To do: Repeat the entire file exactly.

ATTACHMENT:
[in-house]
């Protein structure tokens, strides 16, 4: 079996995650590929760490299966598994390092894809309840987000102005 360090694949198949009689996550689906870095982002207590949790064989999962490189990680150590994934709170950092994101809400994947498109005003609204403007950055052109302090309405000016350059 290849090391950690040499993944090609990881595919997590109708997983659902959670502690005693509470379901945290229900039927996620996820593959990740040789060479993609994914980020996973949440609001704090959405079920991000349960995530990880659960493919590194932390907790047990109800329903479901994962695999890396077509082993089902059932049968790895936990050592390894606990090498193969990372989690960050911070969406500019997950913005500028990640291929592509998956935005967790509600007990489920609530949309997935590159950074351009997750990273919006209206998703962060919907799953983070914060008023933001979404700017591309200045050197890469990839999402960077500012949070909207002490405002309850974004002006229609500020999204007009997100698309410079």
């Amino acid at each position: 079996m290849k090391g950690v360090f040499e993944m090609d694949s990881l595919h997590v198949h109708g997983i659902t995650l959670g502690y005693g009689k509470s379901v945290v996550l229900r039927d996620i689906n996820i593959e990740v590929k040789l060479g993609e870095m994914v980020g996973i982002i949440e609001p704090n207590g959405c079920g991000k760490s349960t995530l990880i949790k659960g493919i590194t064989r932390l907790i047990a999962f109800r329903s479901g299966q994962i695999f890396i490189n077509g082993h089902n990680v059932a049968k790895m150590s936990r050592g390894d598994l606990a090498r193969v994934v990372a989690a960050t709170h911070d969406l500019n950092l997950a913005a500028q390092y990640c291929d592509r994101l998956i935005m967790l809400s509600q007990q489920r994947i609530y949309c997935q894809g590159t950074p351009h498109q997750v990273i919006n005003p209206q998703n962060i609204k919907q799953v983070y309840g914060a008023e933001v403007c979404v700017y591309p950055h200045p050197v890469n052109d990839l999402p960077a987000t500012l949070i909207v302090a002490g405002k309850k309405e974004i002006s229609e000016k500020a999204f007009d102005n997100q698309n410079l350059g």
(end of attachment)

[in-house]
């Protein structure tokens, strides 16, 4: 079996995650590929760490299966598994390092894809309840987000102005 360090694949198949009689996550689906870095982002207590949790064989999962490189990680150590994934709170950092994101809400994947498109005003609204403007950055052109302090309405000016350059 290849090391950690040499993944090609990881595919997590109708997983659902959670502690005693509470379901945290229900039927996620996820593959990740040789060479993609994914980020996973949440609001704090959405079920991000349960995530990880659960493919590194932390907790047990109800329903479901994962695999890396077509082993089902059932049968790895936990050592390894606990090498193969990372989690960050911070969406500019997950913005500028990640291929592509998956935005967790509600007990489920609530949309997935590159950074351009997750990273919006209206998703962060919907799953983070914060008023933001979404700017591309200045050197890469990839999402960077500012949070909207002490405002309850974004002006229609500020999204007009997100698309410079």
């Amino acid at each position: 079996m290849k090391g950690v360090f040499e993944m090609d694949s990881l595919h997590v198949h109708g997983i659902t995650l959670g502690y005693g009689k509470s379901v945290v996550l229900r039927d996620i689906n996820i593959e990740v590929k040789l060479g993609e870095m994914v980020g996973i982002i949440e609001p704090n207590g959405c079920g991000k760490s349960t995530l990880i949790k659960g493919i590194t064989r932390l907790i047990a999962f109800r329903s479901g299966q994962i695999f890396i490189n077509g082993h089902n990680v059932a049968k790895m150590s936990r050592g390894d598994l606990a090498r193969v994934v990372a989690a960050t709170h911070d969406l500019n950092l997950a913005a500028q390092y990640c291929d592509r994101l998956i935005m967790l809400s509600q007990q489920r994947i609530y949309c997935q894809g590159t950074p351009h498109q997750v990273i919006n005003p209206q998703n962060i609204k919907q799953v983070y309840g914060a008023e933001v403007c979404v700017y591309p950055h200045p050197v890469n052109d990839l999402p960077a987000t500012l949070i909207v302090a002490g405002k309850k309405e974004i002006s229609e000016k500020a999204f007009d102005n997100q698309n410079l350059g």